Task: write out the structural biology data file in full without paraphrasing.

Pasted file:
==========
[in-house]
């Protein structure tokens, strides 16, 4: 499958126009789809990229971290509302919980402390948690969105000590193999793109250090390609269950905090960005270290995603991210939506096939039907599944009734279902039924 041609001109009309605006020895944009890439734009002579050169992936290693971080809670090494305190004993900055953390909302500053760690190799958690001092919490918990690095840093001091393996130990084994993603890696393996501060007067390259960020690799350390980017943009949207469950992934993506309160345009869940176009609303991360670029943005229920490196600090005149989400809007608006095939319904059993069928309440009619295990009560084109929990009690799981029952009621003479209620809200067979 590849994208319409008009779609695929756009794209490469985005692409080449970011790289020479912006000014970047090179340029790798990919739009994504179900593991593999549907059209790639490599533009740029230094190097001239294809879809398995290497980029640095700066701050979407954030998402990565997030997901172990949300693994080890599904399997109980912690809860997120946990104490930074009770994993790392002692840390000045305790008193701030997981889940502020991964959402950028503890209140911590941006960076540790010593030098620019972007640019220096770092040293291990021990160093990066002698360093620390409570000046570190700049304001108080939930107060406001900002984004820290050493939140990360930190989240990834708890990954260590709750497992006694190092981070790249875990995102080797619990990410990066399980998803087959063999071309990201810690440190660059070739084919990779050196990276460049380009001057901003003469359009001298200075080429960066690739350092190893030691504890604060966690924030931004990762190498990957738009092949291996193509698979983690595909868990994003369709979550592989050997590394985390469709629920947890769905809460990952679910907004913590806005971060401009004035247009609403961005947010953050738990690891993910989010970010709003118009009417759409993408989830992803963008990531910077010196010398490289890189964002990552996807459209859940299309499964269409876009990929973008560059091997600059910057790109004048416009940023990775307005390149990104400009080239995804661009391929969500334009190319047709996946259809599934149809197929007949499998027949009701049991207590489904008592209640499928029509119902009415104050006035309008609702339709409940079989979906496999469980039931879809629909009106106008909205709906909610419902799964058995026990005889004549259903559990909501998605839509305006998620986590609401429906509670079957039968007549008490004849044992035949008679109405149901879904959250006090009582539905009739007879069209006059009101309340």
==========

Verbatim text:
[in-house]
């Protein structure tokens, strides 16, 4: 499958126009789809990229971290509302919980402390948690969105000590193999793109250090390609269950905090960005270290995603991210939506096939039907599944009734279902039924 041609001109009309605006020895944009890439734009002579050169992936290693971080809670090494305190004993900055953390909302500053760690190799958690001092919490918990690095840093001091393996130990084994993603890696393996501060007067390259960020690799350390980017943009949207469950992934993506309160345009869940176009609303991360670029943005229920490196600090005149989400809007608006095939319904059993069928309440009619295990009560084109929990009690799981029952009621003479209620809200067979 590849994208319409008009779609695929756009794209490469985005692409080449970011790289020479912006000014970047090179340029790798990919739009994504179900593991593999549907059209790639490599533009740029230094190097001239294809879809398995290497980029640095700066701050979407954030998402990565997030997901172990949300693994080890599904399997109980912690809860997120946990104490930074009770994993790392002692840390000045305790008193701030997981889940502020991964959402950028503890209140911590941006960076540790010593030098620019972007640019220096770092040293291990021990160093990066002698360093620390409570000046570190700049304001108080939930107060406001900002984004820290050493939140990360930190989240990834708890990954260590709750497992006694190092981070790249875990995102080797619990990410990066399980998803087959063999071309990201810690440190660059070739084919990779050196990276460049380009001057901003003469359009001298200075080429960066690739350092190893030691504890604060966690924030931004990762190498990957738009092949291996193509698979983690595909868990994003369709979550592989050997590394985390469709629920947890769905809460990952679910907004913590806005971060401009004035247009609403961005947010953050738990690891993910989010970010709003118009009417759409993408989830992803963008990531910077010196010398490289890189964002990552996807459209859940299309499964269409876009990929973008560059091997600059910057790109004048416009940023990775307005390149990104400009080239995804661009391929969500334009190319047709996946259809599934149809197929007949499998027949009701049991207590489904008592209640499928029509119902009415104050006035309008609702339709409940079989979906496999469980039931879809629909009106106008909205709906909610419902799964058995026990005889004549259903559990909501998605839509305006998620986590609401429906509670079957039968007549008490004849044992035949008679109405149901879904959250006090009582539905009739007879069209006059009101309340």